Plant Orchestra, Luke Jerram, Photo: julian Hughes

Luke Jerram, Plant Orchestra

Plant Orchestra was a newly commissioned sound installation created by artist Luke Jerram. The installation amplified the imperceptible sound waves of plants, revealing the hidden acoustics of the Botanic Garden. From hundreds of field recordings the best samples were selected and played from the prospective plants, with small LEDs used to highlight which plants were making the sounds. Arriving after dark visitors navigated their way through the glasshouse by torchlight.

Plant Orchestra was commissioned by Nightjar, in partnership with Cambridge Festival of Ideas and supported by Cambridge County Council, Cambridge City Council and Cambridge University Botanic Garden.


Urban (Col)laboratory, Choreographing Knowledge, Photo: Julian Hughes

Urban (Col)laboratory, Choreographing Knowledge

Murray Edwards / New Hall Cambridge Phases 1 and 2 were built in 1964 by architects: Chamberlain, Powell and Bonn to accommodate the third women’s college of Cambridge University, founded in 1954.

A week long period of research followed by 3 performative walks focused specifically on people working at the edges of the Murray Edwards College. Urban (Col)laboratory spent a week talking to Porters, Gardeners, Administrative staff, Caterers, Chefs, Librarians and Maintenance staff to review the college as a stage for everyday performances, rituals and routines.
The 3 performative walks took place during the evening routines of the college and focused on the position of the audience who became both participants and performers through the locations they were invited to take up, in relation to the physical spaces of the college.


Visitor to readings, Photo: Julian Hughes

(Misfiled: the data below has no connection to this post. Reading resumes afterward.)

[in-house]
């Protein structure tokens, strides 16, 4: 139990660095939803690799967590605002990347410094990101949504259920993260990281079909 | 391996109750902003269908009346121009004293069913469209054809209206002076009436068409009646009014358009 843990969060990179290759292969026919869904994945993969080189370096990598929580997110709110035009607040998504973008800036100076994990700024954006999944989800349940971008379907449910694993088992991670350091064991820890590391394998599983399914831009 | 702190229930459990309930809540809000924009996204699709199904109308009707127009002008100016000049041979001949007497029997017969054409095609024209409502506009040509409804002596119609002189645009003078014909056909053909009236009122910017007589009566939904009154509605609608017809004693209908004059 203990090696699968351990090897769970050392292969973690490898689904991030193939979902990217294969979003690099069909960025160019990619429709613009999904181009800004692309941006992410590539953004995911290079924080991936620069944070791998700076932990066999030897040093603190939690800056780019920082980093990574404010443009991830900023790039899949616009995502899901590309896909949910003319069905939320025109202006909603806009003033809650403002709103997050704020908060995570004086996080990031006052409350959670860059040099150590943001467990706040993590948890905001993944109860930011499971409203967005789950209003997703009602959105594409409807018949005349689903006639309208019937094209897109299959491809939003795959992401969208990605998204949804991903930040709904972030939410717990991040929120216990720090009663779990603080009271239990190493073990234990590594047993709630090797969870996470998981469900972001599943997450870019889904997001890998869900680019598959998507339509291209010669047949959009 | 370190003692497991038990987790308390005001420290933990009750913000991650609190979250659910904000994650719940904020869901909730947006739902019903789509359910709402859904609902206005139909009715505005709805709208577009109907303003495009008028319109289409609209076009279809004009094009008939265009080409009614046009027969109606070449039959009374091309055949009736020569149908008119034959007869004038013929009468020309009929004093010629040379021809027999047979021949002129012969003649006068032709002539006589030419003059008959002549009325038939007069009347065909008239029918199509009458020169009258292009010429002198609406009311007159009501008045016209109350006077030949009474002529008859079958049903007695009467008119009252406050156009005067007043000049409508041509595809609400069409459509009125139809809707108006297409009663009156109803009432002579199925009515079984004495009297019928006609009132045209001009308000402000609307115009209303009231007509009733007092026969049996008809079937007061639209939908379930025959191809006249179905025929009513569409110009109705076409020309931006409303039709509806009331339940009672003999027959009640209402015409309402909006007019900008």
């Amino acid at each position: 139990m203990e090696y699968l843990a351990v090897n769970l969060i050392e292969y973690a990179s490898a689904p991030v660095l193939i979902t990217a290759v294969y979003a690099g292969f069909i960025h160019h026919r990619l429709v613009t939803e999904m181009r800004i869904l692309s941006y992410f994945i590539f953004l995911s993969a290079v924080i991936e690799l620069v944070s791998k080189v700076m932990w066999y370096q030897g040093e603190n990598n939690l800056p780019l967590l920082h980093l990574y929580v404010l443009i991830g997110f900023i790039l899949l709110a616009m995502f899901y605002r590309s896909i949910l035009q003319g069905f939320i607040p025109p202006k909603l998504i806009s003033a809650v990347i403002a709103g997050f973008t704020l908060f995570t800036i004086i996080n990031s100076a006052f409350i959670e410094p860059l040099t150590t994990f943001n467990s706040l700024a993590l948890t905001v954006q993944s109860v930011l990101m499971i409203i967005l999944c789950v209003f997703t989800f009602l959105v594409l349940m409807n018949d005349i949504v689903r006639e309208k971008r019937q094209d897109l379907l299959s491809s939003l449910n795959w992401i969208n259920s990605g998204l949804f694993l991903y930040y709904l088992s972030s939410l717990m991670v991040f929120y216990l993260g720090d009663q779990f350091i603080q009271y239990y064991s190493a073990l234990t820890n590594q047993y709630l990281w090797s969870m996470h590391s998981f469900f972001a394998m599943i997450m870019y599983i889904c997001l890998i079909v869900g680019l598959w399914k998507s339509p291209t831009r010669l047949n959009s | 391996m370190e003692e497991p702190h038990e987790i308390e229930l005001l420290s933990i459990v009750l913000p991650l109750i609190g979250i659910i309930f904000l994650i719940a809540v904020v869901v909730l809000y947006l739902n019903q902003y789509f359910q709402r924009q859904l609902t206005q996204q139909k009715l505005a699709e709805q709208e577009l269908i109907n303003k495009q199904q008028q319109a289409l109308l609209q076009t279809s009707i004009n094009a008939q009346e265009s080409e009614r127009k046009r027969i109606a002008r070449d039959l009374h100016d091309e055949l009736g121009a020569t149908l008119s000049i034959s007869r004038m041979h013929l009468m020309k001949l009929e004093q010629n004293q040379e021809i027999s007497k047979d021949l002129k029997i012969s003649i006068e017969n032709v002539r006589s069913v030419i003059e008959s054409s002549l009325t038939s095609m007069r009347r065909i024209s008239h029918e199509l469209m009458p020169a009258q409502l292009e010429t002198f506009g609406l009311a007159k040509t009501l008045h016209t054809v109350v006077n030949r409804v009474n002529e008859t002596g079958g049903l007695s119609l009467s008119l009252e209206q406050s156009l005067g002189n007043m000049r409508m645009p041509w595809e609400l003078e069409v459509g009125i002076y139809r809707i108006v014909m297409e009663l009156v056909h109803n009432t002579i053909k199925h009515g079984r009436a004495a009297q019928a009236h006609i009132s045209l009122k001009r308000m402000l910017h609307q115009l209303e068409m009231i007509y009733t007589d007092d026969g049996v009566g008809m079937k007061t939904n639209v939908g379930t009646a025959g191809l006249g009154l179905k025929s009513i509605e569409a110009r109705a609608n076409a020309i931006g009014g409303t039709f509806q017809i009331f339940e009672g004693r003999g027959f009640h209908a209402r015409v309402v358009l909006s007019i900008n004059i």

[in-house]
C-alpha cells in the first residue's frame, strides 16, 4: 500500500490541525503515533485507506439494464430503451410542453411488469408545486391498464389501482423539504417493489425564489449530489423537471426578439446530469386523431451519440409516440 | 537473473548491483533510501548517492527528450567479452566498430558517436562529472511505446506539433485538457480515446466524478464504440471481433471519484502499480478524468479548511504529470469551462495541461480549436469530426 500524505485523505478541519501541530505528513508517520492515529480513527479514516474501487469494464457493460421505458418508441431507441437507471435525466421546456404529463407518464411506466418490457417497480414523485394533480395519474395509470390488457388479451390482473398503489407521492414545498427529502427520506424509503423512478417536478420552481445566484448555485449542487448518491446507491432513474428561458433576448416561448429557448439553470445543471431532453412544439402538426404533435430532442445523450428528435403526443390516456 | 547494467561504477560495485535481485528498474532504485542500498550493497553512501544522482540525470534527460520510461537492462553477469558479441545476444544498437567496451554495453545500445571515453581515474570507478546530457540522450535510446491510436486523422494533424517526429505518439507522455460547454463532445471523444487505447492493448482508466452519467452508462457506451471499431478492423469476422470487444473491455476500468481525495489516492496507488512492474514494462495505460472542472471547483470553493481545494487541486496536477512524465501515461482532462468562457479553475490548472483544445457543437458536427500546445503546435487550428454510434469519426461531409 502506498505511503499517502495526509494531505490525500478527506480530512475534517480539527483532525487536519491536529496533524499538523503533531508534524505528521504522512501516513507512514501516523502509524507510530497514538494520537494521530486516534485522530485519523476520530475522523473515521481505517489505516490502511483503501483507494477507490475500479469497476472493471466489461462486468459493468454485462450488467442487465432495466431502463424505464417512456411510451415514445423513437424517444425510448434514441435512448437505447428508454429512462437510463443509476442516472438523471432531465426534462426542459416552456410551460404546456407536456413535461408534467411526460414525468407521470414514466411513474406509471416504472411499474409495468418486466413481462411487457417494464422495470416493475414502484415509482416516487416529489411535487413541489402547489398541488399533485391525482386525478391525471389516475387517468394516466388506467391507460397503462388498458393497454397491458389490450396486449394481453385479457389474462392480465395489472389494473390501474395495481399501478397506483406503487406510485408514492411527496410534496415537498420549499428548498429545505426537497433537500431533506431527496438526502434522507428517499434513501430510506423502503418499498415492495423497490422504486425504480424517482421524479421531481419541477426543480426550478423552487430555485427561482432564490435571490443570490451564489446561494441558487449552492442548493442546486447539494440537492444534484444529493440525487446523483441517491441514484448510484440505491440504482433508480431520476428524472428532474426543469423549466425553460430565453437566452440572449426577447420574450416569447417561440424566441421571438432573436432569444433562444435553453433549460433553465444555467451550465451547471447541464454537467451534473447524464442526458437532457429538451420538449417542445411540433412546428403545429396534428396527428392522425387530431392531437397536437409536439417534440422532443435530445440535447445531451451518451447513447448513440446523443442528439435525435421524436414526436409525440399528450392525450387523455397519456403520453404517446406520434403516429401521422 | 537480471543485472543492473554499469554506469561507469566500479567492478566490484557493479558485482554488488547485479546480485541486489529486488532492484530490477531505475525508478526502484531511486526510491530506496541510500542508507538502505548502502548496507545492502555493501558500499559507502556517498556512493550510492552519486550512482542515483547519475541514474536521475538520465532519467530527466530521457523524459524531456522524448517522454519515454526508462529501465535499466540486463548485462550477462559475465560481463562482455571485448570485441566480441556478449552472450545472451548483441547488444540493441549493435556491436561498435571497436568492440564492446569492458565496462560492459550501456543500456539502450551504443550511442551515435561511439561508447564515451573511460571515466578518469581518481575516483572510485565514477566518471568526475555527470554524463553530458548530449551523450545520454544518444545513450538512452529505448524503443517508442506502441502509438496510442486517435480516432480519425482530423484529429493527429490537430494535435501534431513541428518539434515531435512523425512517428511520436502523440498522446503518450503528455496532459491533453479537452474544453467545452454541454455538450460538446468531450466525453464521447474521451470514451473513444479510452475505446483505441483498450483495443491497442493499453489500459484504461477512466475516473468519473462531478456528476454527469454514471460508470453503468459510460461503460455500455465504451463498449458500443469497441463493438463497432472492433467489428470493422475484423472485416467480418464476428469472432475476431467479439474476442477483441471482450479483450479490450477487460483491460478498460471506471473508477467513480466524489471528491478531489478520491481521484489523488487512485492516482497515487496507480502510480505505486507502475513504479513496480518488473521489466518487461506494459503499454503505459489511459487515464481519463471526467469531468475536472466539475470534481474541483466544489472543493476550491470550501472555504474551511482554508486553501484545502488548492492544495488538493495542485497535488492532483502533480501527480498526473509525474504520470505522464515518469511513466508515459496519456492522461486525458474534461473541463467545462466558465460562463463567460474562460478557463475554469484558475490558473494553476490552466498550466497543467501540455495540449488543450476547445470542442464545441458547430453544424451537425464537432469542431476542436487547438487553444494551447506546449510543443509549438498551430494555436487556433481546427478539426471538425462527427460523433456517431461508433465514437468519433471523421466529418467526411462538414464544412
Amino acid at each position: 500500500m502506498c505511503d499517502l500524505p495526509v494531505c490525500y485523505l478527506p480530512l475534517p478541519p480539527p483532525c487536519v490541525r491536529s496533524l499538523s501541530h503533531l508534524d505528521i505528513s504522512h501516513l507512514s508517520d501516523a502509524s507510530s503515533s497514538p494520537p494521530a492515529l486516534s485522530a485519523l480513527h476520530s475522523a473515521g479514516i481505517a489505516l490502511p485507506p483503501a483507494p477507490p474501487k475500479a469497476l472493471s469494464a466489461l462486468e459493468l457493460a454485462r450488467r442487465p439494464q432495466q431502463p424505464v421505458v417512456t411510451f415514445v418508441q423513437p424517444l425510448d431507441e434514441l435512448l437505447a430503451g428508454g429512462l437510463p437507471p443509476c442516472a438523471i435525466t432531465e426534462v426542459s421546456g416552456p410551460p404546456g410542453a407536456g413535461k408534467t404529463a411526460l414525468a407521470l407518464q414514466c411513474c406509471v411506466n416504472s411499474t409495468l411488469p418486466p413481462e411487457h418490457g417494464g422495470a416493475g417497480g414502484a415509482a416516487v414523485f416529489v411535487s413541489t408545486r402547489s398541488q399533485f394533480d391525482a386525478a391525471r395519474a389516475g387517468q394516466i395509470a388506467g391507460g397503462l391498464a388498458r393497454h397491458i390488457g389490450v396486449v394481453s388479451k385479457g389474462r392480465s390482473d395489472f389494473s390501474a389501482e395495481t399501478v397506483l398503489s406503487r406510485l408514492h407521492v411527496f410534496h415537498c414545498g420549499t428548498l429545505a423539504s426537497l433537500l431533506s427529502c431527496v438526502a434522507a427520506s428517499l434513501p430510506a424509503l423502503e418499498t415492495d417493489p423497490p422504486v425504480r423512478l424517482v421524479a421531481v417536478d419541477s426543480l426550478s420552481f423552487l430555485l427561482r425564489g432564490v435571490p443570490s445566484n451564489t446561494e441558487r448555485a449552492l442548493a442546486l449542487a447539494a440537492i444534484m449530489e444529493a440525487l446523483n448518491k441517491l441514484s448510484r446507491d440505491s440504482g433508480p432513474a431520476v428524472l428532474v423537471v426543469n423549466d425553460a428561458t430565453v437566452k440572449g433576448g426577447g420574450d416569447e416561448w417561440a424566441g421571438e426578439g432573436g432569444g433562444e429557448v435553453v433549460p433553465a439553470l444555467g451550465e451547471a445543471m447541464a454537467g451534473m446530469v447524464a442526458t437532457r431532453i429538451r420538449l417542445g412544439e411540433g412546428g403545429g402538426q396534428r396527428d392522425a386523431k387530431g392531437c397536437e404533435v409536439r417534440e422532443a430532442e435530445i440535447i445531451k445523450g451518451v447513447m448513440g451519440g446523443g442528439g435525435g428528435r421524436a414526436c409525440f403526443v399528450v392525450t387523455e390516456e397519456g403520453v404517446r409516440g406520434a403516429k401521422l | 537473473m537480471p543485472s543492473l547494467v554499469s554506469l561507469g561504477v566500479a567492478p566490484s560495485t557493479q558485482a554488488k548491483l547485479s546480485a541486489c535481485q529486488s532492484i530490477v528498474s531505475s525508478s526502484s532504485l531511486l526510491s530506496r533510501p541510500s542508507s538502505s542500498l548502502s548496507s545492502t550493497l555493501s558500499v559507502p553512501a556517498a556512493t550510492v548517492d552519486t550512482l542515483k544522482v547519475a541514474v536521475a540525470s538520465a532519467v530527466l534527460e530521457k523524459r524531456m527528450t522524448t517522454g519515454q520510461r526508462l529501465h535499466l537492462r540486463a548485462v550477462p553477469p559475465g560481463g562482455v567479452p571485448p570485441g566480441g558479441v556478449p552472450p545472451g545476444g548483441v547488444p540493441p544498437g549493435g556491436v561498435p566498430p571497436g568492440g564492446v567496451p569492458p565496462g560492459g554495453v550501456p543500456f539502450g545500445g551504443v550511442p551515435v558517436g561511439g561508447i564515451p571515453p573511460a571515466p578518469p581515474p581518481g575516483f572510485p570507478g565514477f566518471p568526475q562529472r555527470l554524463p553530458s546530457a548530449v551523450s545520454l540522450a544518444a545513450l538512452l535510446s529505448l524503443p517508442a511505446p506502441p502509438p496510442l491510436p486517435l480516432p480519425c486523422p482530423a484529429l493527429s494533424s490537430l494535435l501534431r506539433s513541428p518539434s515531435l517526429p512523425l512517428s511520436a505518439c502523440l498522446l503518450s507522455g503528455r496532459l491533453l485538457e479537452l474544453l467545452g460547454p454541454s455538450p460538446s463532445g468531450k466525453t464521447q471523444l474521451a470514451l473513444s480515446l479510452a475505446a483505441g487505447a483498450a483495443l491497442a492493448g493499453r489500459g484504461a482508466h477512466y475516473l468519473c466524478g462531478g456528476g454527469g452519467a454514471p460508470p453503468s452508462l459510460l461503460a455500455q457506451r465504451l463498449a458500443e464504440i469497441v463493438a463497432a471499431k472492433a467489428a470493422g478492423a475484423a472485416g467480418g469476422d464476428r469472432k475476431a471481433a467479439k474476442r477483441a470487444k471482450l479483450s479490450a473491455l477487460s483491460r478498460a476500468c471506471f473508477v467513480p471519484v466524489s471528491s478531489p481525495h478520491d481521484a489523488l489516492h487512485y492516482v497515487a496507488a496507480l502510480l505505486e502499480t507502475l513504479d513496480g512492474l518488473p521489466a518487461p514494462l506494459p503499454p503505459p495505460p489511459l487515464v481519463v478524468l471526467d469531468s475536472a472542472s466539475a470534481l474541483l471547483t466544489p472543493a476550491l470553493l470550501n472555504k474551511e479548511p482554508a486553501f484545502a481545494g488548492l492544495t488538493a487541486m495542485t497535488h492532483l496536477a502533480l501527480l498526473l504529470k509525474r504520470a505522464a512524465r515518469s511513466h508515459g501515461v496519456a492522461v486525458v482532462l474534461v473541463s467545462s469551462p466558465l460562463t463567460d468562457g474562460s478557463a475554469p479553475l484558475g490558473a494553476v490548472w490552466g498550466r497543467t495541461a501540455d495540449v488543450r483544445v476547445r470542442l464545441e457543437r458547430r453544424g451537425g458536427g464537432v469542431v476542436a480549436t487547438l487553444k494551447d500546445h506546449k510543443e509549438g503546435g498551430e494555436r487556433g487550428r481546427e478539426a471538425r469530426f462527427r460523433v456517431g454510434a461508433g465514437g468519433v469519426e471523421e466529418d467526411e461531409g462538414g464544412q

Jonathan Watts, Reader in Residence

Jonathan Watts was Nightjar’s official reader in residence, offering night-time readings from the book-lined library at Hotel du Vin. Responding to the nocturnal theme of the programme, along with Cambridge as its setting, Jonathan compiled an extensive bibliography which covered subjects as diverse as darkness, colour, occult, fen landscape, East Anglia recipes and writers accounts of October.


Dew Sweeping, Chris Parsons, Photo: Julian Hughes

Chris Parsons, Dew Sweeping

At dawn Chris Parsons sets to work creating vast geometric patterns reminiscent of crop circles. These temporary interventions are the result of a simple action, sweeping the dew that has settled on close cut lawns over night. For Nightjar Chris created one of his breathtaking patterns on the bowling green at Christ’s Piece park, which gradually disappeared in the morning sun.


Conversations After Dark, Townley and Bradby, Photo: Julian Hughes

Townley and Bradby, Conversations After Dark

Conversations After Dark was a tour of the Cambridge night devised by artists Townley and Bradby. The tour took in places, ideas and patterns of nocturnal behaviour within Cambridge city centre. There were twelve participants and during the tour they made use of various equipment including two Casio wristwatches, thirty shiny £1 coins, a bag of tennis balls, a cardboard bugle and a long skipping rope.

Conversations After dark began from Hotel du Vin on Trumpington Street at half past midnight on Sunday 25 October 2009 and lasted for two and a half hours, folding into itself the extra hour when the clocks turn back from British Summer Time to Greenwich Mean Time.

Townley and Bradby invited Jamies Wilkes to produce a written reponse to the tour which is now available as a printed booklet with a cover image by photographer Julian Hughes. To receive a copy contact


drift, Amy Sharrocks, Photo: Julian Hughes

Amy Sharrocks, drift

drift is a live one-to-one artwork which took place within the extraordinary Jesus Green Lido. Participants were invited to spend 15 minutes adrift in a boat with Amy Sharrocks as an attempt to daydream together and explore how to drift and meander as twilight settled into night.  A musing on the role of water, journeys, boatwomen and what happens when you change speed, step off dry land, and alter your sense of gravity.

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